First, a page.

WASHINGTON, D.C. (WUSA) -- President Barack Obama says the government will stop deporting undocumented people who came into this country as children.
Illegal Immigrants will avoid deportation and be eligible for work permits if:
- They arrived in the U.S. before age 16 and are younger than 30
- Been in the country 5 years continuously
-Have no criminal history
- Graduated high school or earned a GED
- Pose no threat
- Or served in the military.
No matter where you stand on the issue, the children are stuck in the middle of the controversy.
Some of these children are honor roll students who have only known America to be their home. That is the case for 19-year-old Yves Gomes.
He's lived his entire life with uncertainty.
But without a doubt he wants to live in America.
"I like playing basketball, I like playing video games. I watch American television."
Both of his parents were deported several years ago when his father's fight for political asylum failed.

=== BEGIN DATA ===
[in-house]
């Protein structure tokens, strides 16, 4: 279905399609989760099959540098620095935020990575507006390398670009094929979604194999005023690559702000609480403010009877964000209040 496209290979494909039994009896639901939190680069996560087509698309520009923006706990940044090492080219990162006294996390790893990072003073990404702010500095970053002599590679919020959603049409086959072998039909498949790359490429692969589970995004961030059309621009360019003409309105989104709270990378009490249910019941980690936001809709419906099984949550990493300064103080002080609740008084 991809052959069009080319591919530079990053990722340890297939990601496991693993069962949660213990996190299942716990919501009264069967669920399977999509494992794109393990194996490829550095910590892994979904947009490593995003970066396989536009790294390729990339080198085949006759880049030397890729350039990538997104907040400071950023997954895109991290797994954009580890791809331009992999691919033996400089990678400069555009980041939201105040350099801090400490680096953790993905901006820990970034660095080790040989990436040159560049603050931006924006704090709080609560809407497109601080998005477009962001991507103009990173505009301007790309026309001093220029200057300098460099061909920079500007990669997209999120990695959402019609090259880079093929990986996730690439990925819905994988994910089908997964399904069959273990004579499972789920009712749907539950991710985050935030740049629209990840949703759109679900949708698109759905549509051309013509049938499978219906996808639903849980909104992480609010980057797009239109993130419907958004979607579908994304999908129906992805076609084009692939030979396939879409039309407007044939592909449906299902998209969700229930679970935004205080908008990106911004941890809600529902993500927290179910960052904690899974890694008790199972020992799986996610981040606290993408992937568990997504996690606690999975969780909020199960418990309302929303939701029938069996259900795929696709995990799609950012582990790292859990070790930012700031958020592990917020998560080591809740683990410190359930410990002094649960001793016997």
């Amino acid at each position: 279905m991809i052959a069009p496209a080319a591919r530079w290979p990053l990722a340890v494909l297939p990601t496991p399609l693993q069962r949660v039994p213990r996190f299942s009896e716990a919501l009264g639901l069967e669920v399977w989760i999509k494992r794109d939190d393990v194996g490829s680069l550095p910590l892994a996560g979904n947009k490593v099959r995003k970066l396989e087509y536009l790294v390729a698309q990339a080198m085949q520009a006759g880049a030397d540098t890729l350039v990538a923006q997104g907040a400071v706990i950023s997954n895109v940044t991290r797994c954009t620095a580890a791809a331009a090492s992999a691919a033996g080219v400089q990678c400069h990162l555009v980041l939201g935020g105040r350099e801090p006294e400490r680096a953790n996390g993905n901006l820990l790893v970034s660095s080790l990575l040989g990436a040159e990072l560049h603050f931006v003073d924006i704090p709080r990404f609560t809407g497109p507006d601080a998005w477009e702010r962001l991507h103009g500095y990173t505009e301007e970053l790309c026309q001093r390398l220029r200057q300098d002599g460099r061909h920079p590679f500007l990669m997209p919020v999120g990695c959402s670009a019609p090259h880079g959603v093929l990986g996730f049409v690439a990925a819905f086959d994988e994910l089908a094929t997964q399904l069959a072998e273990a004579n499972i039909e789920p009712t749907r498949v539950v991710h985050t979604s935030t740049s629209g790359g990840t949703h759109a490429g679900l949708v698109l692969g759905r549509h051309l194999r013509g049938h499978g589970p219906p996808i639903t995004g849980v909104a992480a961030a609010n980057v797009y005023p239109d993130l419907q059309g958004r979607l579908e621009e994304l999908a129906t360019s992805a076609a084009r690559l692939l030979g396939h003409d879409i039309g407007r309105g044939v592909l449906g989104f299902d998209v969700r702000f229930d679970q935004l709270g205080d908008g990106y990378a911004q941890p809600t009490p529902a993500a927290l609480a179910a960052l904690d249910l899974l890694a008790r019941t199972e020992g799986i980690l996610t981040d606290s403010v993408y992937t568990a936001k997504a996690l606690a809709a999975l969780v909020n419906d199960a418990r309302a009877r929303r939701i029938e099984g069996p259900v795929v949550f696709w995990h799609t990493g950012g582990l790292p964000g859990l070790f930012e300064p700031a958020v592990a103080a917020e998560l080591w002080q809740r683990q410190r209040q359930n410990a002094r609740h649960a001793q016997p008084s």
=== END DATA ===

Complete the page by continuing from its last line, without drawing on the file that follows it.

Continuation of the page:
In 2010 it was Gomes' turn. After 9News Now interviewed him, he got a two-year extension.
His time is up again and that's why he says today's news couldn't have been better.
"For me it means a victory. but not a final victory. It's been tough but everything happens for a reason."
He was among the crowd that gathered for a rally at the White House Friday afternoon in support of the President's decision.
His story is not unlike the others in this group.
Take Nathaly Uribe, an undocumented 17-year-old high school student.
"I was brought here from Valparaiso, Chile when I was two years old. I have been here 15 years of my life. This is my home. I wouldn't know what to do if I were sent back to Chile."
Gomes came to this country at the beginning of his life. He sees himself growing old in this country. If he gets to fulfill that dream, he hopes of finding a cure for his cousin who suffers from muscular dystrophy.
"I live with my cousin who has muscular dystrophy and there's nothing more I'd like to do than to work towards finding a cure for his disease."
Gomes graduated high school with a 4.6 grade point average. He had to turn down half a dozen colleges because of his status.
He's at Montgomery College now, but is waiting to get into Georgetown to study biochemistry and find cures for diseases.